1638: The Sovereign States (Ring of Fire #36) — Eric Flint, Paula Goodlett, Gorg Huff (Baen)
The United Sovereign States of Russia struggles to set in place the traditions and legal precedents that will let it turn into a constitutional monarchy with freedom and opportunity for all its citizens. At the same time, they’re trying to balance the power of the states and the federal government. And the USSR is fighting a civil war with Muscovite Russia, defending the new state of Kazakh from invasion by the Zunghars, building a tech base and an economy that will allow its money to be accepted in western Europe, establishing a more solid claim to Siberia, and, in general, keeping the wheels of civilization from coming off and dumping Russia back into the Time of Troubles. Or, possibly even worse, reinstalling the sort of repressive oligarchy that they just got rid of.
Week Two (September 12)
The Death I Gave Him — Em X. Liu (Rebellion)
Hayden Lichfield’s life is ripped apart when he finds his father murdered in their lab, and the camera logs erased. The killer can only have been after one thing: the Sisyphus Formula the two of them developed together, which might one day reverse death itself. Hoping to lure the killer into the open, Hayden steals the research. In the process, he uncovers a recording his father made in the days before his death, and a dying wish: Avenge me… With the lab on lockdown, Hayden is trapped with four other people—his uncle Charles, lab technician Gabriel Rasmussen, research intern Felicia Xia and their head of security, Felicia’s father Paul—one of whom must be the killer. His only sure ally is the lab’s resident artificial intelligence, Horatio, who has been his dear friend and companion since its creation. With his world collapsing, Hayden must navigate the building’s secrets, uncover his father’s lies, and push the boundaries of sanity in the pursuit of revenge.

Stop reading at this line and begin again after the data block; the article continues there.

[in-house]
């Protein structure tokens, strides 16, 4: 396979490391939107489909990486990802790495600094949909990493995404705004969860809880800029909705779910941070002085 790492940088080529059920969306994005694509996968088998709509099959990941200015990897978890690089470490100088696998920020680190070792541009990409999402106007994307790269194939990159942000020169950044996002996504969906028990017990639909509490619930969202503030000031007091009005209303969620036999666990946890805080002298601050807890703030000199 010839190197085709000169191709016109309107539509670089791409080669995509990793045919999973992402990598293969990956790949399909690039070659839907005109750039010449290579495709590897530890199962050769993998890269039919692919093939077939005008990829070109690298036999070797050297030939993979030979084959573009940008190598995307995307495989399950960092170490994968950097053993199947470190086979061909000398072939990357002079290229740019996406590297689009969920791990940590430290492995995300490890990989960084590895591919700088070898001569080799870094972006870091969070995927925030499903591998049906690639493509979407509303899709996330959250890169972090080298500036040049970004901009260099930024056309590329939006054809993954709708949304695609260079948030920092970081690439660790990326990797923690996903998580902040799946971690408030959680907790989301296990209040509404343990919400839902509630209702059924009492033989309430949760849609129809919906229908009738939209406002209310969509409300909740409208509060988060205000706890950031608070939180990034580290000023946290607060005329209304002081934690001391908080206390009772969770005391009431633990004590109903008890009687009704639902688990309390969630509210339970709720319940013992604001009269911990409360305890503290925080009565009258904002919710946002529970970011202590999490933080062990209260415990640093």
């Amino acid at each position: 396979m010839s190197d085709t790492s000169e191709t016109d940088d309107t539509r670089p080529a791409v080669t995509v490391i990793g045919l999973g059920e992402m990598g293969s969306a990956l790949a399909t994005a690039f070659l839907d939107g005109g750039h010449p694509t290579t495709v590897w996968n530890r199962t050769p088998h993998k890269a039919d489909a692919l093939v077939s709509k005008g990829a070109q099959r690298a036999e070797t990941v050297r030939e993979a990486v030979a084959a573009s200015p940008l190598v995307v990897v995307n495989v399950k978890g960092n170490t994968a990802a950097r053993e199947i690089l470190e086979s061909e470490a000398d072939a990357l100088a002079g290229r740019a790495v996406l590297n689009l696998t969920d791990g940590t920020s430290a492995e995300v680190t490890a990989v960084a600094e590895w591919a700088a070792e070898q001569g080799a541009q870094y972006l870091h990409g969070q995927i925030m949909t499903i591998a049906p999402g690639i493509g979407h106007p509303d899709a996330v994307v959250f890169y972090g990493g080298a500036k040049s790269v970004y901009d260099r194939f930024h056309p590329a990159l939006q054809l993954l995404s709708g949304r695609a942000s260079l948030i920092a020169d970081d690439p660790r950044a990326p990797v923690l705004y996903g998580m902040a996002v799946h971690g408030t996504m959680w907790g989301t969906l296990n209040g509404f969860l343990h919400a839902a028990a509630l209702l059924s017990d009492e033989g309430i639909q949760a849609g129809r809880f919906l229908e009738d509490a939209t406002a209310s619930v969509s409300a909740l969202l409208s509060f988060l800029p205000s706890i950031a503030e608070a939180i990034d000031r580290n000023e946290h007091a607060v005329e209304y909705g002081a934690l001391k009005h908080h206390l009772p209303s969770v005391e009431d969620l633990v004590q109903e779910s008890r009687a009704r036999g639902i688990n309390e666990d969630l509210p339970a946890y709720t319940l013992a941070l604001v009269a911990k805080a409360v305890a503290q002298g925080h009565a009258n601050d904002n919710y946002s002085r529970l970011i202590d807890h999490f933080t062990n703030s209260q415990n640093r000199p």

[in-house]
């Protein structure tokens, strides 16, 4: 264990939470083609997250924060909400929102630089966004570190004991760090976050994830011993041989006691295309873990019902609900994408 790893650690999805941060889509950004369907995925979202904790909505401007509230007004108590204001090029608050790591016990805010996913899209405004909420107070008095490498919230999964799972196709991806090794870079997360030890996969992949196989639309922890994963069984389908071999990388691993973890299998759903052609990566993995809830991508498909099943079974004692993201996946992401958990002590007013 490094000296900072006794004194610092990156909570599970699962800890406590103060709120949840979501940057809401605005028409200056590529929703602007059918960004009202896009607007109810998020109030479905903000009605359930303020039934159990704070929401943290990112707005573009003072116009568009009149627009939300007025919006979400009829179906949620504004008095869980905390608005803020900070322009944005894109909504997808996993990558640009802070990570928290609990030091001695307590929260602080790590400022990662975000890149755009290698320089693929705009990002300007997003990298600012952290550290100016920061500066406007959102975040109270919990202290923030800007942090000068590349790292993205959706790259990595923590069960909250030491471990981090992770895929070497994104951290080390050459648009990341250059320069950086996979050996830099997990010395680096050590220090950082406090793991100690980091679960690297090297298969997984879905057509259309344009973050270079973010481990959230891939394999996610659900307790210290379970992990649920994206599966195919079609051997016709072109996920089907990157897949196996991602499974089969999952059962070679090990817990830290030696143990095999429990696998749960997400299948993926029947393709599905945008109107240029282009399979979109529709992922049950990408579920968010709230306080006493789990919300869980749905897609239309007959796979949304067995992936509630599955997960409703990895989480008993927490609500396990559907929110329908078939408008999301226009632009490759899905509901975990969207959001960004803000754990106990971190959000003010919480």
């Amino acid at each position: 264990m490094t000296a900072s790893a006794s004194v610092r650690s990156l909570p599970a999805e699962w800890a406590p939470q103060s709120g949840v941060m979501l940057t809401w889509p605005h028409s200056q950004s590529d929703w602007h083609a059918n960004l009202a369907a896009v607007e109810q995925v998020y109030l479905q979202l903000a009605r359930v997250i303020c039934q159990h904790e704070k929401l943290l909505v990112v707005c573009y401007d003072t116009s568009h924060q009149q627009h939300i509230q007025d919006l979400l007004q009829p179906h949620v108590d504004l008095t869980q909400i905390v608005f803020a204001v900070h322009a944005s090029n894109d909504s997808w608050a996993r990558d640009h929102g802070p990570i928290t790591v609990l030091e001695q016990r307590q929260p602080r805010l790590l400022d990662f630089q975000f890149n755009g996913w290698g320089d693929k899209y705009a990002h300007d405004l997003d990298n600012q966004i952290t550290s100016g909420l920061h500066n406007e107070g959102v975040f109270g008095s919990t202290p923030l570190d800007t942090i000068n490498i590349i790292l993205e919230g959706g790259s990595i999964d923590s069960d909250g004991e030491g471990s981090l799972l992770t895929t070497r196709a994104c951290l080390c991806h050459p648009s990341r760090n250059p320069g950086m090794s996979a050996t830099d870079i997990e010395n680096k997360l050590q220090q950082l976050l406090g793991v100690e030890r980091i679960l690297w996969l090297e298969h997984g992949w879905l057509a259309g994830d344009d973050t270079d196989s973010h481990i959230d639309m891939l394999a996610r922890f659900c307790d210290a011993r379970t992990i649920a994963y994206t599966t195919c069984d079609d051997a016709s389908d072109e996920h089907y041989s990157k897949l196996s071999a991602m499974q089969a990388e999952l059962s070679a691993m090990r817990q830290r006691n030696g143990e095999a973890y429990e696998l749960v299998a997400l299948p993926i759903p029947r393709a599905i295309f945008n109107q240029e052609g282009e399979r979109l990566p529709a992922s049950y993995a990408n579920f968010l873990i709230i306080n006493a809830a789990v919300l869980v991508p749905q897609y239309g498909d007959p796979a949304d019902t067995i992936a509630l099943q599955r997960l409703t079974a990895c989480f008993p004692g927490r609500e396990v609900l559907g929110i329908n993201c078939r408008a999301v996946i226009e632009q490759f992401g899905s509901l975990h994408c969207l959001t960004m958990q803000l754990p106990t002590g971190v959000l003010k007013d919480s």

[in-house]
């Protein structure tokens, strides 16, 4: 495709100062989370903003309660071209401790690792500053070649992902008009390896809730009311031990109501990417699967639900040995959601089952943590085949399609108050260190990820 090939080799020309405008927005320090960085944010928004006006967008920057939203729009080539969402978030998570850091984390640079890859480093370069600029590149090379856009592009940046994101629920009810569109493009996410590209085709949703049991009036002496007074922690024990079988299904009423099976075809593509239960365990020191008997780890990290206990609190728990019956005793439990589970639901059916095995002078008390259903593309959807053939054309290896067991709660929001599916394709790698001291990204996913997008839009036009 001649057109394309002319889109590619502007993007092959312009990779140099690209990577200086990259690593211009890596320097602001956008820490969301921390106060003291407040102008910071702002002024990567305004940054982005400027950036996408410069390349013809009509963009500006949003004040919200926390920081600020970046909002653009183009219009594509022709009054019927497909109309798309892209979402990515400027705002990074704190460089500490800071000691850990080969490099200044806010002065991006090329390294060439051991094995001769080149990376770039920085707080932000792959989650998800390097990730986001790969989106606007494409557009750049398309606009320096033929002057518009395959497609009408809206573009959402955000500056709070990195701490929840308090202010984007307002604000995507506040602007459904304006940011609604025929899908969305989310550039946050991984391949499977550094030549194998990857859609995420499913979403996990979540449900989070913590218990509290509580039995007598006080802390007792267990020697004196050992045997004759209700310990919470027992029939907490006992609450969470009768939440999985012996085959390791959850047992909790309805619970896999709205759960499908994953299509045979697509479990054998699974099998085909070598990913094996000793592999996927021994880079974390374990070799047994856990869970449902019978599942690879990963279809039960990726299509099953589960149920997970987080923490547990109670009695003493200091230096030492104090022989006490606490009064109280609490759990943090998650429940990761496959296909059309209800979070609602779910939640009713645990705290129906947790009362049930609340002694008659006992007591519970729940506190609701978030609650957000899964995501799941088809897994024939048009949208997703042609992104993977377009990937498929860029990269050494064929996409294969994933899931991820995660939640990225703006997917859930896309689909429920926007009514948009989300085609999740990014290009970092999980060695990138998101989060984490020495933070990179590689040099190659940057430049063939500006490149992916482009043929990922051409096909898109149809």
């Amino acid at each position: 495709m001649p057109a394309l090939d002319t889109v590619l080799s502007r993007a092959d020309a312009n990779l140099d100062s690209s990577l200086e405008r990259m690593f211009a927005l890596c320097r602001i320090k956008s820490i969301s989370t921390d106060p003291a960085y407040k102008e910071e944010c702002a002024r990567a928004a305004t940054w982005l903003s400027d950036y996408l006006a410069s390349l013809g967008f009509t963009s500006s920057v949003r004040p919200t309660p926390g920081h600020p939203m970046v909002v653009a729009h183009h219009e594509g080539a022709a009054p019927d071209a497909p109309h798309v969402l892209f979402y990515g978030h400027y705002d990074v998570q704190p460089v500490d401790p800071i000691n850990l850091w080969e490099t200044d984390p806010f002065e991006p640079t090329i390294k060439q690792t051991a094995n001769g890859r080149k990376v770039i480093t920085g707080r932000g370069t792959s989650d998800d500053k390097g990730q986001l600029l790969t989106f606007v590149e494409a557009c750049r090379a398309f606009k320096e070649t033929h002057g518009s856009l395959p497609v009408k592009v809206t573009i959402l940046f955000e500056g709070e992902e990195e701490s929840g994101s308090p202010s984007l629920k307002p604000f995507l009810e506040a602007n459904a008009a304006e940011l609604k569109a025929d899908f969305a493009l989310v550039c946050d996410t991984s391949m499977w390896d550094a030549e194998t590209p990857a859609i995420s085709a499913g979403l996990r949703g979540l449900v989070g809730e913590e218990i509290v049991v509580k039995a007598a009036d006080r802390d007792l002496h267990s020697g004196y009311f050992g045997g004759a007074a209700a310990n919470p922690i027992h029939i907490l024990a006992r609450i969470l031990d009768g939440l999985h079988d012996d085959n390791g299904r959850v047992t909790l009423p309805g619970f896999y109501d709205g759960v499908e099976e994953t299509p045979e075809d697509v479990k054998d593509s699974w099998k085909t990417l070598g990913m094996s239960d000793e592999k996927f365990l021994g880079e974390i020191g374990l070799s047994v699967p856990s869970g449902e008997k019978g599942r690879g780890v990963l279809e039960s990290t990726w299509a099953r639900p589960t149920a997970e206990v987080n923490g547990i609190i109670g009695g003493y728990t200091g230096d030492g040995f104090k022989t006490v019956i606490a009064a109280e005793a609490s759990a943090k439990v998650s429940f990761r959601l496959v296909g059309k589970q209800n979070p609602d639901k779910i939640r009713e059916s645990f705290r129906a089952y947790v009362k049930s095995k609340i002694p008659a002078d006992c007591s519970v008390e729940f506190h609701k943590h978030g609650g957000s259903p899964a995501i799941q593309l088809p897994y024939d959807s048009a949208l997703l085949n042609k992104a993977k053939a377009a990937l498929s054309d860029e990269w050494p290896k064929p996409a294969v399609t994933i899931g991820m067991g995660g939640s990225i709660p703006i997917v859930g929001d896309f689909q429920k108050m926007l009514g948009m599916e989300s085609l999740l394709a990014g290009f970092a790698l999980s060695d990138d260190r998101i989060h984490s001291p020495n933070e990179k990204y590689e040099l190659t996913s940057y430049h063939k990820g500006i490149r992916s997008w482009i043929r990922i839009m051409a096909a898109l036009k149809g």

The Sky Vault (Comet #3) — Benjamin Percy (William Morrow)
The comet, Cain, came from beyond our solar system, its debris containing elements unknown. Now, in the isolated region of Fairbanks, Alaska, the skies shift and stretch as an interstellar dust cloud seeds the atmosphere. When a plane shudders its way through pulpy, swirling, bruise-shaped clouds, lit with sudden cracks of lightning, the sky opens and the aircraft vanishes…but only for a minute. When the flight lands, everyone on board and in the community will be changed forever. Chuck Bridges, a local DJ and conspiracy theorist, was on board and later reported dead to his family, but not before proclaiming that something inside the clouds was speaking to him. Now his son, Theo, must chase down answers to the mystery his father unlocked. He’ll find himself at odds with Sophie Chen, an agent with a shadowy employer desperate to secure the black box from the airplane, as well as Rolf Wagner, a widowed sheriff investigating a series of increasingly strange and unsettling reports. And then there is Joanna Straub, a contractor reconstructing a top-secret government lab active during WWII and shuttered deep within the nearby White Mountains. The answer to the comet’s origin is about to be unveiled, and its impact on Earth is more treacherous and sublime than humanity could imagine.
Promise — Christi Nogle (Flame Tree Press)
Promise collects Christi Nogle’s best futuristic stories ranging from plausible tech-based science fiction to science fantasy stories about aliens in our midst: chameleonic foils hover in the skies, you can order a headset to speak and dream with your dog, and your devices sometimes connect not just to the web but to the underworld. These tales will recall the stories of Ray Bradbury, television programs such as Black Mirror and The Twilight Zone, and novels such as Little Eyes by Samanta Schweblin or Under the Skin by Michel Faber. They are often strange and dreadful but veer towards themes of hope, potential, promise